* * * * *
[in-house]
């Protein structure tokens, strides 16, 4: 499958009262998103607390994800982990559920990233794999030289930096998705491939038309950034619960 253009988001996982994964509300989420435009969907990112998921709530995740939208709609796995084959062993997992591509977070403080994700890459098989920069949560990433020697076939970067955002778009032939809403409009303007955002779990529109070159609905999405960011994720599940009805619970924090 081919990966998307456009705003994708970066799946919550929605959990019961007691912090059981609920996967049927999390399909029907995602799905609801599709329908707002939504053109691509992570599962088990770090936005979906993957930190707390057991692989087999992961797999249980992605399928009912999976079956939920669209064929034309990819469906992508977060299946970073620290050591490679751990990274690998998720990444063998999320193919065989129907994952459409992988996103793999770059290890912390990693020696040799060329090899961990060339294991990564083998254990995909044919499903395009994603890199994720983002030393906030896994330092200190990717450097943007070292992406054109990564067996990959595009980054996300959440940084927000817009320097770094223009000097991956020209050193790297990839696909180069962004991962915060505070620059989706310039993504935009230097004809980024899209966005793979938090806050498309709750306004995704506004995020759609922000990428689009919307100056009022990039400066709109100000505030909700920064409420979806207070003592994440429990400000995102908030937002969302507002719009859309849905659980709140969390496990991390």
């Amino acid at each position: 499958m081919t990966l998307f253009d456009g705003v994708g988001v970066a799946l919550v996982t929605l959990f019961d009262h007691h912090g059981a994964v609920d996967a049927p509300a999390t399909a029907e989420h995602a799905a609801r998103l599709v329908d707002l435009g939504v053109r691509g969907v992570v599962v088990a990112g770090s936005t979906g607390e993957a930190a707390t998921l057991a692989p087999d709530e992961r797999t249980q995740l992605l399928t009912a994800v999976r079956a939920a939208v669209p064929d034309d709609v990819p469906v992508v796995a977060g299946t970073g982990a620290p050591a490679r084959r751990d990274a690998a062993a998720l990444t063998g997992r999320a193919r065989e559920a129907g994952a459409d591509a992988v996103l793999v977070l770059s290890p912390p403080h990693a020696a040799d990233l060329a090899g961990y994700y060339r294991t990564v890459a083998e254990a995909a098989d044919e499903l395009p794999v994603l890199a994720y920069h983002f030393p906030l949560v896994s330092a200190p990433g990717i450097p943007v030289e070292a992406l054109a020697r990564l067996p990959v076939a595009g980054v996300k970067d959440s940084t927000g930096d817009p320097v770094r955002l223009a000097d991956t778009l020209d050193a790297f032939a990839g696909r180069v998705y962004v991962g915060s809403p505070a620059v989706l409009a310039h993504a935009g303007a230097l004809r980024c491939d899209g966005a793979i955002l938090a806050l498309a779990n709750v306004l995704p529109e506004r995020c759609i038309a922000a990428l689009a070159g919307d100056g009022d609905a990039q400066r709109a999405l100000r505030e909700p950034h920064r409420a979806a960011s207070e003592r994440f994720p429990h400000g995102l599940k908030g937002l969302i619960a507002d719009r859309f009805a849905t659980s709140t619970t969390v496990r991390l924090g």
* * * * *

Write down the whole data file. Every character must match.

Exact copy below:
[in-house]
């Protein structure tokens, strides 16, 4: 499958009262998103607390994800982990559920990233794999030289930096998705491939038309950034619960 253009988001996982994964509300989420435009969907990112998921709530995740939208709609796995084959062993997992591509977070403080994700890459098989920069949560990433020697076939970067955002778009032939809403409009303007955002779990529109070159609905999405960011994720599940009805619970924090 081919990966998307456009705003994708970066799946919550929605959990019961007691912090059981609920996967049927999390399909029907995602799905609801599709329908707002939504053109691509992570599962088990770090936005979906993957930190707390057991692989087999992961797999249980992605399928009912999976079956939920669209064929034309990819469906992508977060299946970073620290050591490679751990990274690998998720990444063998999320193919065989129907994952459409992988996103793999770059290890912390990693020696040799060329090899961990060339294991990564083998254990995909044919499903395009994603890199994720983002030393906030896994330092200190990717450097943007070292992406054109990564067996990959595009980054996300959440940084927000817009320097770094223009000097991956020209050193790297990839696909180069962004991962915060505070620059989706310039993504935009230097004809980024899209966005793979938090806050498309709750306004995704506004995020759609922000990428689009919307100056009022990039400066709109100000505030909700920064409420979806207070003592994440429990400000995102908030937002969302507002719009859309849905659980709140969390496990991390």
């Amino acid at each position: 499958m081919t990966l998307f253009d456009g705003v994708g988001v970066a799946l919550v996982t929605l959990f019961d009262h007691h912090g059981a994964v609920d996967a049927p509300a999390t399909a029907e989420h995602a799905a609801r998103l599709v329908d707002l435009g939504v053109r691509g969907v992570v599962v088990a990112g770090s936005t979906g607390e993957a930190a707390t998921l057991a692989p087999d709530e992961r797999t249980q995740l992605l399928t009912a994800v999976r079956a939920a939208v669209p064929d034309d709609v990819p469906v992508v796995a977060g299946t970073g982990a620290p050591a490679r084959r751990d990274a690998a062993a998720l990444t063998g997992r999320a193919r065989e559920a129907g994952a459409d591509a992988v996103l793999v977070l770059s290890p912390p403080h990693a020696a040799d990233l060329a090899g961990y994700y060339r294991t990564v890459a083998e254990a995909a098989d044919e499903l395009p794999v994603l890199a994720y920069h983002f030393p906030l949560v896994s330092a200190p990433g990717i450097p943007v030289e070292a992406l054109a020697r990564l067996p990959v076939a595009g980054v996300k970067d959440s940084t927000g930096d817009p320097v770094r955002l223009a000097d991956t778009l020209d050193a790297f032939a990839g696909r180069v998705y962004v991962g915060s809403p505070a620059v989706l409009a310039h993504a935009g303007a230097l004809r980024c491939d899209g966005a793979i955002l938090a806050l498309a779990n709750v306004l995704p529109e506004r995020c759609i038309a922000a990428l689009a070159g919307d100056g009022d609905a990039q400066r709109a999405l100000r505030e909700p950034h920064r409420a979806a960011s207070e003592r994440f994720p429990h400000g995102l599940k908030g937002l969302i619960a507002d719009r859309f009805a849905t659980s709140t619970t969390v496990r991390l924090g």